Education

Critique of Khan Academy Goes Viral

By Katie Ash — July 10, 2012 2 min read
  • Save to favorites
  • Print

By now, you’ve probably heard of Sal Khan, the educator who began by creating videos to explain math to his cousins, which has grown into a library of over 3,000 assorted educational clips with more than 150 million views on YouTube. The resulting Khan Academy, a nonprofit organization that aims to provide students with free access to all those resources, has received grant funding from educational philanthropy giants like the Bill & Melinda Gates Foundation.

However, not everyone is thrilled with the concept. In June, two associate professors from Grand Valley State University in Allendale, Mich.,—Dave Coffey and John Golden—posted a video in the satirical style of Mystery Science Theater 3000 critiquing a Khan Academy video explaining how to multiply and divide negative and positive integers. The professors criticized Khan’s inconsistency with positive and negative signs in the video, and pointed out areas where he could improve his pedagogy, generally poking fun at the Khan Academy and its trove of videos.

The professors’ video went viral and is now up to over 20,000 views on YouTube. In response, the Khan Academy immediately pulled the math video in question and posted two separate videos explaining the concept, implementing many of the changes suggested by the professors in their satirical video. A few days later, the Khan Academy released yet another video dealing with the same subject and addressing more of the professors’ concerns. Update: I’ve been informed by Education Week opinion blogger Justin Reich that there are actually two videos explaining why a negative times a negative is a positive, bringing the total number of videos up to four.

But as Dave Coffey explained on his blog, it is the pedagogy of the lecture model and Khan’s emphasis on how to complete the mathematical procedures he’s explaining instead of the conceptual framework behind those procedures (the why of education) that is at the heart of the criticism.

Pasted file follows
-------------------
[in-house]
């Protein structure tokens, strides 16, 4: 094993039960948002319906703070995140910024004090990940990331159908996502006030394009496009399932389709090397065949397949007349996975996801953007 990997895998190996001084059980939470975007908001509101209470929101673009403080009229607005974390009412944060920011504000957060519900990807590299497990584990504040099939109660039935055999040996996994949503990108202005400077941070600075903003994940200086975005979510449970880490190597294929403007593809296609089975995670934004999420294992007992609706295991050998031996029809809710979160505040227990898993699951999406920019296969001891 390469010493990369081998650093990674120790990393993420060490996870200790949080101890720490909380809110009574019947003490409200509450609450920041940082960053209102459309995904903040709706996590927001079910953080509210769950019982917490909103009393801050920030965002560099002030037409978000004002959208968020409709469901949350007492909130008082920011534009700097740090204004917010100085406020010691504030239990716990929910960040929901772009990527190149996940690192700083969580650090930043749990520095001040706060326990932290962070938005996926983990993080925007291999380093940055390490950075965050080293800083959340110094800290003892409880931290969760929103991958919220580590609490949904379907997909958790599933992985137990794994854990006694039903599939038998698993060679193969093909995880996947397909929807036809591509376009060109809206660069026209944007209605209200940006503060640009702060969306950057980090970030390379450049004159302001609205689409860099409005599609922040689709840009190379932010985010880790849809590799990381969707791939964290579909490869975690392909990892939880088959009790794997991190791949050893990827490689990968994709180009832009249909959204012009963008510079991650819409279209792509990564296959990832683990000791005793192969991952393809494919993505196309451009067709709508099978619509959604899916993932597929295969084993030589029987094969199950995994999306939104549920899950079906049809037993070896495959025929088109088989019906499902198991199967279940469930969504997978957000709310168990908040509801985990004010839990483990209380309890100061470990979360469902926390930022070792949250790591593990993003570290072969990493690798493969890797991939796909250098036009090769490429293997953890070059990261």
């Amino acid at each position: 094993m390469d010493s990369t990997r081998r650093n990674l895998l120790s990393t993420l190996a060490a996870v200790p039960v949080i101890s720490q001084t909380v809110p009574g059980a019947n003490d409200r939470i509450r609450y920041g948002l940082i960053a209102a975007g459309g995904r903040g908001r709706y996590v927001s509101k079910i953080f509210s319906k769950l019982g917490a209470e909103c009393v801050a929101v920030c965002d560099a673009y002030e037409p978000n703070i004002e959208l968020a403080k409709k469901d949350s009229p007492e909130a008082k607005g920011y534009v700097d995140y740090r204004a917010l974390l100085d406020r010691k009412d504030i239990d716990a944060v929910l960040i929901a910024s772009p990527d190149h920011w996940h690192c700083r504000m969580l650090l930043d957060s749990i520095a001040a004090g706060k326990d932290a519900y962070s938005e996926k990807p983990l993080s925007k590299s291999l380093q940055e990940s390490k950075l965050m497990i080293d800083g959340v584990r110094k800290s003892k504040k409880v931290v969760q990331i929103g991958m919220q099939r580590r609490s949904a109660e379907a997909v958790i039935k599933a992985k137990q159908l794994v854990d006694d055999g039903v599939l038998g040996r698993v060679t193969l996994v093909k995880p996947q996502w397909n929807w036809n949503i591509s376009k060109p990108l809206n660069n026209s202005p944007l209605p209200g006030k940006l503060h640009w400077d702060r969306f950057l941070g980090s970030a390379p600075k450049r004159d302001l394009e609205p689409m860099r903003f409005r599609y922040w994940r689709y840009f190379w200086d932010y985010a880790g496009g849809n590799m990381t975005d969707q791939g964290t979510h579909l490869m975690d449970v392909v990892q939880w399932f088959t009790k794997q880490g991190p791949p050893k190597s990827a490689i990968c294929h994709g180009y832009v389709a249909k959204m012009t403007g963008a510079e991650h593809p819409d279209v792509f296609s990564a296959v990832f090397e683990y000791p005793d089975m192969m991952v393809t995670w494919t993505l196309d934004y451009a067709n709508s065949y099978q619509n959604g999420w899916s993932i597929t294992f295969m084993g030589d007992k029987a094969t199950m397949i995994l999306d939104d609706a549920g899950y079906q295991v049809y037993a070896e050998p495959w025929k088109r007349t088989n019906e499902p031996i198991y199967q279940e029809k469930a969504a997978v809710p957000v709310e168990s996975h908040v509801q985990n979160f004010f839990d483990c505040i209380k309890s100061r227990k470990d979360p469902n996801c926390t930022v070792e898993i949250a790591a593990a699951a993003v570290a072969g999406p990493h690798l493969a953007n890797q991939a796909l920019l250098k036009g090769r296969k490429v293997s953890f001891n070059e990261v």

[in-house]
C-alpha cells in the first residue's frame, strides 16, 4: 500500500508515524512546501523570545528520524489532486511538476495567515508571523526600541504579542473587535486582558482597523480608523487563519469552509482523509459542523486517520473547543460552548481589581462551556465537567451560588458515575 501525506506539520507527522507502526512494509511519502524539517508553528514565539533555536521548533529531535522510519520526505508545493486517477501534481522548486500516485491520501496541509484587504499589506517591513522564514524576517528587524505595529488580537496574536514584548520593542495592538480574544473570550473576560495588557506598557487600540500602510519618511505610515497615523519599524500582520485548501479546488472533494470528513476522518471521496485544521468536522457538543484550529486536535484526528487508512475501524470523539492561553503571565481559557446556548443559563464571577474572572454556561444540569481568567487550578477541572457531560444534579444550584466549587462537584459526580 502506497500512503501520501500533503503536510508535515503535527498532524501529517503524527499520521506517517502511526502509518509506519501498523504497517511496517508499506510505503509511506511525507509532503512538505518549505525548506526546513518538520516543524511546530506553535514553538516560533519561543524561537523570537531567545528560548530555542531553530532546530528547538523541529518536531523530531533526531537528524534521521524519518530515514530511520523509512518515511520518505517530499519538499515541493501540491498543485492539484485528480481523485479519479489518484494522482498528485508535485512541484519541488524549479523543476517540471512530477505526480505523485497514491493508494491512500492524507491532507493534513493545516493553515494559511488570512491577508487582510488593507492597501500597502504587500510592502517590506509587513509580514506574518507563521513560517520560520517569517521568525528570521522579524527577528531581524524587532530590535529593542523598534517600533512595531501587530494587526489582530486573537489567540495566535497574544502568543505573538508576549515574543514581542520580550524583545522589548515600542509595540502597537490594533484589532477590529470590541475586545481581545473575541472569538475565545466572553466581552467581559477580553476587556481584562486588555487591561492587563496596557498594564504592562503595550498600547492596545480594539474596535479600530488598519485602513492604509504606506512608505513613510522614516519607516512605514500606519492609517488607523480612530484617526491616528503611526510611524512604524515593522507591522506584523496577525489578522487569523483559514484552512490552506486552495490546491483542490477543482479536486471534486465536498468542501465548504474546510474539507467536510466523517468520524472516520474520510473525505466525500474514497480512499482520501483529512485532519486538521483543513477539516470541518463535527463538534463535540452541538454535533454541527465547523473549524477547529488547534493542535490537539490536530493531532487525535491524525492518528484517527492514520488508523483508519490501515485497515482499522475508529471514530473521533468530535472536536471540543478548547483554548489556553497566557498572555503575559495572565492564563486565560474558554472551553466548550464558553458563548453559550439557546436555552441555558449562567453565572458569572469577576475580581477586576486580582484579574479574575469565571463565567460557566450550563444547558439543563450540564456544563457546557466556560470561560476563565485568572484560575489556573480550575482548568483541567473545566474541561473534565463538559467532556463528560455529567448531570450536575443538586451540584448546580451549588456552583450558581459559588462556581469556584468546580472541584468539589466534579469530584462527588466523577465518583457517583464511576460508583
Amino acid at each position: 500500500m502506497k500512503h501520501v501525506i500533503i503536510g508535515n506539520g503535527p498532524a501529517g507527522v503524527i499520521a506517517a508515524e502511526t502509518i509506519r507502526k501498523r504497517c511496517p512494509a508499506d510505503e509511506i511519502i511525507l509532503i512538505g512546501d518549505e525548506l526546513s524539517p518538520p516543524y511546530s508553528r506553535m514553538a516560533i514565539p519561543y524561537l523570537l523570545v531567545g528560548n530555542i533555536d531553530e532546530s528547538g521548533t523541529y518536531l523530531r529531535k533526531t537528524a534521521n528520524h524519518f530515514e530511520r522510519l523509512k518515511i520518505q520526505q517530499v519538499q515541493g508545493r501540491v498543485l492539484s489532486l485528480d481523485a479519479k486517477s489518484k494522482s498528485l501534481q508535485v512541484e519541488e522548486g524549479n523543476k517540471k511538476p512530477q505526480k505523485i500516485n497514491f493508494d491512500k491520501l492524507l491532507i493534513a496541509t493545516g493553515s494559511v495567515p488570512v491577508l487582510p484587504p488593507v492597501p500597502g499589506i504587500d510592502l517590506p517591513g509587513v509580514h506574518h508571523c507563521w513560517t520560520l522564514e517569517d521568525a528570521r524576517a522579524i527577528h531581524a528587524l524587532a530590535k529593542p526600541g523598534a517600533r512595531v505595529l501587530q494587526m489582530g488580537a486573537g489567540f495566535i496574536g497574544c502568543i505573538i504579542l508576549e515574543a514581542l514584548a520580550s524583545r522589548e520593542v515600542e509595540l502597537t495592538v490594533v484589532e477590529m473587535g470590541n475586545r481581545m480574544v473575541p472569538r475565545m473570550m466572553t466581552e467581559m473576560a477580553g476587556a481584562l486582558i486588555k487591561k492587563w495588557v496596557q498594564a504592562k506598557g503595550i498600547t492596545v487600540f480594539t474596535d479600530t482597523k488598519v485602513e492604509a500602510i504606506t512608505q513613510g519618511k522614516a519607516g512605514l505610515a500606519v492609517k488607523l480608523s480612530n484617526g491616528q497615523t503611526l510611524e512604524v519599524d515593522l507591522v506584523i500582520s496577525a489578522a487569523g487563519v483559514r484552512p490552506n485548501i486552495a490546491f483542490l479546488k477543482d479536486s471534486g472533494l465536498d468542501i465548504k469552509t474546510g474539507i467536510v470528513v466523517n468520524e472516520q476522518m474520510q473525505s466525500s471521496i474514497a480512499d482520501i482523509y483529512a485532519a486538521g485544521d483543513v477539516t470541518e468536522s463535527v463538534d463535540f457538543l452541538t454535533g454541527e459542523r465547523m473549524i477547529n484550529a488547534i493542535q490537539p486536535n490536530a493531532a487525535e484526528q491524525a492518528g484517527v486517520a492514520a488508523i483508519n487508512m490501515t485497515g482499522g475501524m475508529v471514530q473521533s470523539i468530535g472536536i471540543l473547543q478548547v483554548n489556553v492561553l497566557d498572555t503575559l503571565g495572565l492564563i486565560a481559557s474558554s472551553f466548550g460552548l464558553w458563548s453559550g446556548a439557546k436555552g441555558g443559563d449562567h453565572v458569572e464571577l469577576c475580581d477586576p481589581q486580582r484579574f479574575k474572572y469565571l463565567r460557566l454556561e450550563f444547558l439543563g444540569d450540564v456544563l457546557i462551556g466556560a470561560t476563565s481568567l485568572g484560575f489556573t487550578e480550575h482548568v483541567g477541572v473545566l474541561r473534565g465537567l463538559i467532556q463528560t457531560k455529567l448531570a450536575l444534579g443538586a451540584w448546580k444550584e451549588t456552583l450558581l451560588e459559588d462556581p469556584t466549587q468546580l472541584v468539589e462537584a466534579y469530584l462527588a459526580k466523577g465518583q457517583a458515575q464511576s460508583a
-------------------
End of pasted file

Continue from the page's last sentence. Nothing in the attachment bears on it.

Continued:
To further address some of these concerns, educator Dan Meyer along with Education Week opinion blogger Justin Reich have launched a contest inviting others to create critiques of Khan Academy videos and post them to YouTube, with $750 in prize money. (An earlier version of this blog post incorrectly stated that Dave Coffey would be sponsoring the contest.) All videos are tagged with #MMT2K in honor of the first video, titled Mystery Teacher Theater 2000. Winners will be chosen by August 15. Two winners, the grand prize and people’s choice, will receive $250, while the second prize winner will take home $150, and the third prize winner will receive $100.

What do you think? Are Coffey and Golden splitting hairs in their critique of the Khan Academy videos? Or are they effectively keeping the organization in check? Are you planning on throwing your hat into the ring by creating a video yourself?

A version of this news article first appeared in the Digital Education blog.

Events

This content is provided by our sponsor. It is not written by and does not necessarily reflect the views of Education Week's editorial staff.
Sponsor
Data Webinar
Education Insights with Actionable Data to Create More Personalized Engagement
The world has changed during this time of pandemic learning, and there is a new challenge faced in education regarding how we effectively utilize the data now available to educators and leaders. In this session
Content provided by Microsoft
This content is provided by our sponsor. It is not written by and does not necessarily reflect the views of Education Week's editorial staff.